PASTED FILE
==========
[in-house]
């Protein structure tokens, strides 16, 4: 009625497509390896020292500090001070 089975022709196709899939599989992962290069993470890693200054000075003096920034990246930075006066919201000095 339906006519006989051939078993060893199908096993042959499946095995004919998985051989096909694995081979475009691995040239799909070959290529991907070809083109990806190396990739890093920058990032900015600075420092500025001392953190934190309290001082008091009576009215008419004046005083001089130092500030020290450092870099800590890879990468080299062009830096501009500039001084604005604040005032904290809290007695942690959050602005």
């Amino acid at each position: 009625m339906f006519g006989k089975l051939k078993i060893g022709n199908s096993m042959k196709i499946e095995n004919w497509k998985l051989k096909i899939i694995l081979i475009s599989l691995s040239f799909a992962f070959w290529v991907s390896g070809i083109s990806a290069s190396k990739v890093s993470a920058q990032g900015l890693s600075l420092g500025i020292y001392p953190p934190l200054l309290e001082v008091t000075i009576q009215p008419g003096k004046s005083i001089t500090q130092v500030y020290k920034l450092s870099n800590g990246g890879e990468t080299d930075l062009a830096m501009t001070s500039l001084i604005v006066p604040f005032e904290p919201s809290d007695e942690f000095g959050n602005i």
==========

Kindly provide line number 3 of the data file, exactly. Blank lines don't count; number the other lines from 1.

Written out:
């Amino acid at each position: 009625m339906f006519g006989k089975l051939k078993i060893g022709n199908s096993m042959k196709i499946e095995n004919w497509k998985l051989k096909i899939i694995l081979i475009s599989l691995s040239f799909a992962f070959w290529v991907s390896g070809i083109s990806a290069s190396k990739v890093s993470a920058q990032g900015l890693s600075l420092g500025i020292y001392p953190p934190l200054l309290e001082v008091t000075i009576q009215p008419g003096k004046s005083i001089t500090q130092v500030y020290k920034l450092s870099n800590g990246g890879e990468t080299d930075l062009a830096m501009t001070s500039l001084i604005v006066p604040f005032e904290p919201s809290d007695e942690f000095g959050n602005i």